March 07, 2019
Philadelphia Bar Association Statement on City of Philadelphia FY 2020 Budget
“As the budget process moves forward, we urge our city leaders to work together” to fund a right to counsel for low-income tenants
The Philadelphia Bar Association, the oldest association of lawyers in the United States, today reacted to the release of the Mayor’s FY 2020 budget proposal, and introduction of legislation today in the City Council to authorize creation of a low-income tenant legal defense fund.
Philadelphia Bar Association Chancellor Rochelle M. Fedullo released the following statement:
“Establishing a final city budget for this year is a multiple step process and today we are at the beginning stage. We welcomed the City Council’s introduction of legislation this morning calling for the creation of a fund improving access to counsel for low-income tenants facing eviction. As the budget works through the legislative process, the Philadelphia Bar Association will continue to be there every step of the way helping to lead the effort to fully fund this proposal.
“Providing access to civil legal aid is one of the most effective measures to prevent evictions and homelessness, which result in significant cost savings and benefits for the city.
“As the budget process moves forward, we urge our city leaders to work together to take this critical step to bring Philadelphia into the national movement of providing a right to counsel for low-income tenants facing eviction, and approve this allocation in the final budget. We remain hopeful that this critical funding becomes a reality for our city.”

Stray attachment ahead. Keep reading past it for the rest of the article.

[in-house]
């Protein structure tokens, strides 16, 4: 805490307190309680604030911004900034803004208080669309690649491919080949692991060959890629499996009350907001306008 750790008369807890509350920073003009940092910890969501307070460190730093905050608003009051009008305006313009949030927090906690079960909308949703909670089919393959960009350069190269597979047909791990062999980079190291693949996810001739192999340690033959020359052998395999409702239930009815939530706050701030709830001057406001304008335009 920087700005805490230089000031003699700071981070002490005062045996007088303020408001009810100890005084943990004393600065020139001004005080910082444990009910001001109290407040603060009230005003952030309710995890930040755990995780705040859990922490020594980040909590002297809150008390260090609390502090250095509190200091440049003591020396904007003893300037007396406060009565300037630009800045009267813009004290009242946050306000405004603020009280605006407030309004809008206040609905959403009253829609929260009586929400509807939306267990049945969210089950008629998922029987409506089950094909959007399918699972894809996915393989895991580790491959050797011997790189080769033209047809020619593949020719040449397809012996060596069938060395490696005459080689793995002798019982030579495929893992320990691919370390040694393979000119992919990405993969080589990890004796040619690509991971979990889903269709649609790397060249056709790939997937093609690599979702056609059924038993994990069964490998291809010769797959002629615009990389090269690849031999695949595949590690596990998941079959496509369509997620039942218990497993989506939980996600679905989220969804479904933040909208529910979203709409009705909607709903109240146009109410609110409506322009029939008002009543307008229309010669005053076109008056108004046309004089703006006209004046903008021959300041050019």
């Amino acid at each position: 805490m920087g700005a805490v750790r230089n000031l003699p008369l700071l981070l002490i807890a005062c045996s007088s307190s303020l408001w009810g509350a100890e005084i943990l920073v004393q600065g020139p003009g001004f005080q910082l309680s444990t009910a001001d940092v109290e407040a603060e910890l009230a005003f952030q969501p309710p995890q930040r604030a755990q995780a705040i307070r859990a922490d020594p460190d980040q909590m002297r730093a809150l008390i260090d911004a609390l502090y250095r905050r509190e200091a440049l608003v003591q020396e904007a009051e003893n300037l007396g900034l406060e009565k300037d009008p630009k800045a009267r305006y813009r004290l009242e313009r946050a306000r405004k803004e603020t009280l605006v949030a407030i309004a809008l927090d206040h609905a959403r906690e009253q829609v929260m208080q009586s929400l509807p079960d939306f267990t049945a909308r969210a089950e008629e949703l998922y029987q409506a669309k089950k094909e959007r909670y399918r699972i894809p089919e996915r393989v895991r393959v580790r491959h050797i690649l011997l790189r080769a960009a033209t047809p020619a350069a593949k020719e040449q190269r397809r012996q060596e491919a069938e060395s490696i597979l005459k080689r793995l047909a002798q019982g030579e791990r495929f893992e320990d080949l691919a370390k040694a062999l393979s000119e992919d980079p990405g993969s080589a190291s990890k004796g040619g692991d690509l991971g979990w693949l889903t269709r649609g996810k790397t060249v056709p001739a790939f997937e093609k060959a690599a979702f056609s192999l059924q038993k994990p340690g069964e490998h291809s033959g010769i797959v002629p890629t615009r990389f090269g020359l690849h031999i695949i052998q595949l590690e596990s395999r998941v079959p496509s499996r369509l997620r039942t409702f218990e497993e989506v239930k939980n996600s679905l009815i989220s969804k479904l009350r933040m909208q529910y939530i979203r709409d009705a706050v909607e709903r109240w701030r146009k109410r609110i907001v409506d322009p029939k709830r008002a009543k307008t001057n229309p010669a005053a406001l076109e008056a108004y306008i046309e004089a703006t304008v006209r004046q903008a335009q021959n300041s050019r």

According to a study commissioned by the association, “Economic Return on Investment of Providing Counsel in Philadelphia Eviction Cases for Low-Income Tenants,” if the City of Philadelphia invested $3.5 million per year to fund counsel for low-income tenants, the city would save $45.2 million per year in other costs and expenses. The study was performed pro bono by Stout Risius Ross, LLC, a leading valuation advisory, investment banking, dispute consulting and management consulting firm.
Stout determined that unrepresented tenants are disruptively displaced due to eviction in approximately 78 percent of cases, as compared with represented tenants, who are disruptively displaced due to eviction in only approximately 5 percent of cases. By being represented, approximately 14,418 low-income individuals each year would avoid being disruptively displaced.
New York City enacted legislation in 2017 providing universal access to legal aid to low-income tenants facing eviction. In June 2018, San Francisco enacted a right to counsel for all tenants facing eviction regardless of income, and Newark, New Jersey passed an ordinance to provide a right to counsel in December 2018. Other cities have also created various forms of right-to-counsel pilot projects for low-income tenants facing eviction.
The announcement comes on the eve of the Philadelphia Bar Association’s 2019 Chancellor’s Forum on Monday, March 11th bringing together Philadelphia city leaders to discuss the need for funding of a right to counsel for low-income residents facing eviction and its impact on the city.
To attend the Chancellor’s Forum, please register here.